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sacrifices. The number of moves was rarely less than five, and the conditions were not infrequently cumbered by restrictions on the movements of certain pieces. In the course of time the solutions were reduced to shorter limits, and the beauty of quiet {i.e., non-checking) moves began to make itself felt. The early “ transition ” school, as it has been called, was the first to recognize the importance of economy as then understood, i.e., the representation of the main point of strategic worth without any extraneous force. The mode of illustrating single-theme problems, often of depth and beauty, was being constantly improved, and the problems of C. Bayer, K. Willmers, S. Loyd, J. G. Campbell, F. Healey, J. B. of Bridport, and W. Grimshaw are, of their kind, still unsurpassed.' In the year 1845 the “Indian” problem attracted much notice, and in 1861 appeared Healey’s famous “Bristol” problem. To the transition period must be ascribed the discovery of most of those clever ideas which have been turned to such good account in the more richly varied contents of the modern school. In an article written in 1899 F. M. Teed mentions the interesting fact that his incomplete collection of “ Indians ” totalled over three hundred. In the early ’seventies, which may be called the later transition period, a more general tendency was manifest (as it became recognized that further improvements were well - nigh impossible in the construction of one - idea problems), to illustrate two or more finished ideas in a single problem with strict regard to “ purity ” and “economy.” In the years 1872-75 the theory of the art received greater attention than it had done previously, and the essays of C. Schwede, Kohtz and Kockelkorn, Lehner and Gelbfuss, helped to codify hitherto unwritten rules of taste. The last quarter of the 19th century, and its last decade especially, saw a marked advance in technical accomplishment, until it became a common thing to find as much deep and quiet play embodied in a single firstclass problem as in three or four of the old-time problems. This broader conception of the idea of “ economy ” gave a great impetus to the practice of blending several distinct ideas in one elaborate whole, even at the cost of a slight increase of force, provided always that the principle of “ purity ” was regarded, if thereby the ratio aforesaid is enhanced. In the composition of “ two-movers ” it is customary to allow greater elasticity and no very rigorous application of the principles of purity and economy. By this means a greater superficial complexity is attained; but neither the Teutonic nor the Bohemian school countenances this contravention of what they regard as fundamental aesthetic rules, and even amongst the English and American twomove specialists it is recognized that complexity, at the cost of discarding the canons of construction which obtain in the construction of problems of heavier calibre, is liable to abuse. Mr A. F. Mackenzie of Jamaica, however, is an uncompromising advocate of a relaxation of ordinary rules where two-movers are concerned, and he and a few others (notably T. Taverner, W. Gleave, H. and E. Bettman, and P. F. Blake) have won some of their greatest successes with problems which, under the stricter ruling of Continental authorities, would be tabooed. Whilst in a sense it is fruitless to discuss the degrees in which composers of varying nationalities may claim to have advanced the art, since the true style is cosmopolitan, Bohemian (Czechish) composers have long stood unrivalled as exponents of that blending of ideas which is the distinguishing trait of the present-day problem. It would not, indeed, be too much to say that they were pioneers, and by their exceptional technical skill popularized the theories which nowadays find almost universal acceptance. Such is their skill in construction that the distinction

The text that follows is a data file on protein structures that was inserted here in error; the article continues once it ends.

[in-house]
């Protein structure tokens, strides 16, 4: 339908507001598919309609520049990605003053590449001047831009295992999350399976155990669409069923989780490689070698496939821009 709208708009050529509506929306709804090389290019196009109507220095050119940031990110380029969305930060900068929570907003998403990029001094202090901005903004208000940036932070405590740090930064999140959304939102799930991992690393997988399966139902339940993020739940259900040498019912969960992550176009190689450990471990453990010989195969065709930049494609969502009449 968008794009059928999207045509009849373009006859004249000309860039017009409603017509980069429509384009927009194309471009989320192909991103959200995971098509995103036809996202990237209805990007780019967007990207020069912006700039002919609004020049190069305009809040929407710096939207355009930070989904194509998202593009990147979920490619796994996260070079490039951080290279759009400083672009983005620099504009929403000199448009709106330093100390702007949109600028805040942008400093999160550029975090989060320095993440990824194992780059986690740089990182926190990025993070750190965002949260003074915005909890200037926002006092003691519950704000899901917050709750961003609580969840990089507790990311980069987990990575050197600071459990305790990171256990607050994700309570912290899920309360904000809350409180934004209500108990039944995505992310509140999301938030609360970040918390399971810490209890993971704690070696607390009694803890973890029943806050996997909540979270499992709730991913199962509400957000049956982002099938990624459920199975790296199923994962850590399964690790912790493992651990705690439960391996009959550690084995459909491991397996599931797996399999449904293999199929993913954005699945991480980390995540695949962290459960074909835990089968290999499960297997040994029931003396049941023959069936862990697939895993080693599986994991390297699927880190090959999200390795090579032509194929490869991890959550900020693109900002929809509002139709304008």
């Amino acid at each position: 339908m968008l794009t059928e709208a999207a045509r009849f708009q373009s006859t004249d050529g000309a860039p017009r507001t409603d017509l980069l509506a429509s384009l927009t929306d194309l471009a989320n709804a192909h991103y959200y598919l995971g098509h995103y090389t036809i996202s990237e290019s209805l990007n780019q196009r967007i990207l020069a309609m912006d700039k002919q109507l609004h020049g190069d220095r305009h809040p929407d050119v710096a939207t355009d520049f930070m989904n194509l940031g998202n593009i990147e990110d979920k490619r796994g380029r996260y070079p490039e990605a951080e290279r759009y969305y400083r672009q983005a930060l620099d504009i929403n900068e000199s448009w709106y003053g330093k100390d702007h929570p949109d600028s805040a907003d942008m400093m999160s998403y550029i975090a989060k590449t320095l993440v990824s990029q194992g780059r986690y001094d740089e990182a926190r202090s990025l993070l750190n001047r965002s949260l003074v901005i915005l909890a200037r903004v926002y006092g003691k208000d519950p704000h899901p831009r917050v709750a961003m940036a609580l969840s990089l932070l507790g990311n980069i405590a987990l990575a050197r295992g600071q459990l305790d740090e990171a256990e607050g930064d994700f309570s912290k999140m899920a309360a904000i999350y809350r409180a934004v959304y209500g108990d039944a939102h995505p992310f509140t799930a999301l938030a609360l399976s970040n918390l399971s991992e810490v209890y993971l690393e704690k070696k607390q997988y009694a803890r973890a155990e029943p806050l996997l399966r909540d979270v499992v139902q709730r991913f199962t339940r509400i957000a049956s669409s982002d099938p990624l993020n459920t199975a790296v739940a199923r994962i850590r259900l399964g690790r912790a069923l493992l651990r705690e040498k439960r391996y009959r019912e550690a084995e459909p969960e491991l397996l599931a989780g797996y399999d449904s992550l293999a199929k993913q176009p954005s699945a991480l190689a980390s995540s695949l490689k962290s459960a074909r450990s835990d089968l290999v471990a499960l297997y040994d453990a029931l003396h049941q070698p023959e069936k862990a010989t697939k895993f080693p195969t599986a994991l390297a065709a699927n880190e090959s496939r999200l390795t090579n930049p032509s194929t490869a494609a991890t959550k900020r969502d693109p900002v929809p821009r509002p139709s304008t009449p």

between main lines of play and subsidiary variations disappears entirely. Indeed, it is rare to find in a problem of the Bohemian school fewer than three or four lines of play which, so far as economy and purity are concerned, are unimpeachable. Amongst the earliest composers of the small band that was destined to revolutionize the standard of composition so widely, Anton Konig, the founder of this school, Makovky, Drtina, Palct, and Pilnacek deserve to be honourably mentioned, but it was not until the starting of a chess column in the weekly journal Svetozor that the merits of the new school were fully asserted. It was in 1871 that Jan Dobrusky contributed his first composition to that paper. In 1872 the name of G. Chocholous first appeared, and three years later that of C. Kondelik. These three great composers set up a tradition for finished workmanship which has been worthily upheld without cessation to the present day. Pospisil, Dr Mazel, Kviciala, Kesl, Tuzar, Musil, and J. Kotrc; and later still, Havel, Traxler, and Z. Mach, are no unworthy followers of Dobrusky. The influence of the Bohemian school upon the somewhat conservative proclivities of the older English composers is commonly traced back to the publication of the second prize set of problems from the Leipzig tourney 1879, the work of G. Chocholous. The characteristic faculty for blending several variations into one harmonious whole is not without “ the defects of its qualities,” and consequently we find amongst the less gifted exponents that the mere agglomeration of clean and economical variations is apt to be regarded as an end in itself. Hence a certain tendency to repeat combinations of similar companion ideas is discernible at times. The danger that mere virtuosity in facile construction should be allowed to usurp the place of freshness of invention and strategic depth was already apparent to Chocholous when, in an article on the classification of chess problems (Deutsche Schachzeitung, 1890), he warned the younger practitioners of the Bohemian school against what had been dubbed by H. v. Gottschall “ Varianten-leierei,” or the “ grinding-out of variations.” When this one reservation is made few will be inclined to dispute the preeminence of the Bohemian school. To some tastes, however, a greater appeal is made by the generally deeper if less richly varied play typical of the older German school, the quaint fancy untrammelled by hard-and-fast rules of the genial American composer, Samuel Loyd, or the almost ultra-studious immunity from “duals” which is the distinguishing trait of the English school. The following masters in practical play are also known as composers of distinction : J. Berger, J. H. Blackburne, C. Schlechter, R. Teichmann, Dr H. von Gottschall, J. Mieses, and the late Professor Anderssen, whilst Dr E. Lasker and Steinitz and Zukertort have not disdained to contribute occasionally to the “ poetry ” of the game. Similarly the following composers are, or were in their time, noted players: Professor J. Berger, S. Loyd, J. G. Campbell, C. D. Locock, and F. M. Teed; and among ladies : Sophie Schett, Mrs T. B. Rowland, and Mrs W. J. Baird, whose record of tourney successes and remarkable accuracy entitles her to a place in the foremost ranks of British composers. It is somewhat singular that a study, the pursuit of which entails high powers of imagination as well as deep ■and accurate analysis, has proved to be within the powers of those afflicted with blindness. Yet by universal acclaim Mr A. F. Mackenzie of Jamaica is unsurpassed at the present day. In one tourney he won the prize for threemovers, whilst that for two-movers fell to H. F. Lane, who has likewise to compose sans voir. Mr Mackenzie also won the first prize in the self-mate tournament of the